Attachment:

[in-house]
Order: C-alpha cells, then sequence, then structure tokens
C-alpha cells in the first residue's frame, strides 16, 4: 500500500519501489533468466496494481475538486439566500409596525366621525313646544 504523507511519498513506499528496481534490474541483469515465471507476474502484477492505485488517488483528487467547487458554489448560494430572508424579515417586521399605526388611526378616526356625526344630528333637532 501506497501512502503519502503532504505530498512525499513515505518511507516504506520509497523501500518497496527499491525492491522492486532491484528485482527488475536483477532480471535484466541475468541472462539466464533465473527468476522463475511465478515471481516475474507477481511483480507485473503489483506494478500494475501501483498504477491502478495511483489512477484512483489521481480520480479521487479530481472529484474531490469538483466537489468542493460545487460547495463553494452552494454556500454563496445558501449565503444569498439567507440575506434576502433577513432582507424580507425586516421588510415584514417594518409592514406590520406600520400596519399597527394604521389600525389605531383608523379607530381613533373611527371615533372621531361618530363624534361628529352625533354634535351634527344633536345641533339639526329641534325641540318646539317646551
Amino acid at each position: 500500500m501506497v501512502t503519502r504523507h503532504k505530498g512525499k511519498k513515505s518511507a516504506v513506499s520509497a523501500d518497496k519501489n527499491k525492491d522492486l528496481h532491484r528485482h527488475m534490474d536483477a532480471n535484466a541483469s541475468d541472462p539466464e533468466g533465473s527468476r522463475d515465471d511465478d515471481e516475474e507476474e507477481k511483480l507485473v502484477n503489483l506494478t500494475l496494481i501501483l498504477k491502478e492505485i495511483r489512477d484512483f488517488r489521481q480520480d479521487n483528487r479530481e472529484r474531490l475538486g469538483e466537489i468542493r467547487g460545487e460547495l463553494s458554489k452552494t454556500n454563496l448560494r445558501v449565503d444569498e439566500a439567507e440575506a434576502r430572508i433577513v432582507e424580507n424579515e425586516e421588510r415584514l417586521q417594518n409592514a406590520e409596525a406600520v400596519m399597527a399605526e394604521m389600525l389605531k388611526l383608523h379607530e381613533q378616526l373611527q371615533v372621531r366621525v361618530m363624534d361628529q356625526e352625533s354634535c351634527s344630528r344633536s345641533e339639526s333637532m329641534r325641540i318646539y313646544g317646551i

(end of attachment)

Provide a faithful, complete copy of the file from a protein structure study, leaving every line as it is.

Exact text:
[in-house]
Order: C-alpha cells, then sequence, then structure tokens
C-alpha cells in the first residue's frame, strides 16, 4: 500500500519501489533468466496494481475538486439566500409596525366621525313646544 504523507511519498513506499528496481534490474541483469515465471507476474502484477492505485488517488483528487467547487458554489448560494430572508424579515417586521399605526388611526378616526356625526344630528333637532 501506497501512502503519502503532504505530498512525499513515505518511507516504506520509497523501500518497496527499491525492491522492486532491484528485482527488475536483477532480471535484466541475468541472462539466464533465473527468476522463475511465478515471481516475474507477481511483480507485473503489483506494478500494475501501483498504477491502478495511483489512477484512483489521481480520480479521487479530481472529484474531490469538483466537489468542493460545487460547495463553494452552494454556500454563496445558501449565503444569498439567507440575506434576502433577513432582507424580507425586516421588510415584514417594518409592514406590520406600520400596519399597527394604521389600525389605531383608523379607530381613533373611527371615533372621531361618530363624534361628529352625533354634535351634527344633536345641533339639526329641534325641540318646539317646551
Amino acid at each position: 500500500m501506497v501512502t503519502r504523507h503532504k505530498g512525499k511519498k513515505s518511507a516504506v513506499s520509497a523501500d518497496k519501489n527499491k525492491d522492486l528496481h532491484r528485482h527488475m534490474d536483477a532480471n535484466a541483469s541475468d541472462p539466464e533468466g533465473s527468476r522463475d515465471d511465478d515471481e516475474e507476474e507477481k511483480l507485473v502484477n503489483l506494478t500494475l496494481i501501483l498504477k491502478e492505485i495511483r489512477d484512483f488517488r489521481q480520480d479521487n483528487r479530481e472529484r474531490l475538486g469538483e466537489i468542493r467547487g460545487e460547495l463553494s458554489k452552494t454556500n454563496l448560494r445558501v449565503d444569498e439566500a439567507e440575506a434576502r430572508i433577513v432582507e424580507n424579515e425586516e421588510r415584514l417586521q417594518n409592514a406590520e409596525a406600520v400596519m399597527a399605526e394604521m389600525l389605531k388611526l383608523h379607530e381613533q378616526l373611527q371615533v372621531r366621525v361618530m363624534d361628529q356625526e352625533s354634535c351634527s344630528r344633536s345641533e339639526s333637532m329641534r325641540i318646539y313646544g317646551i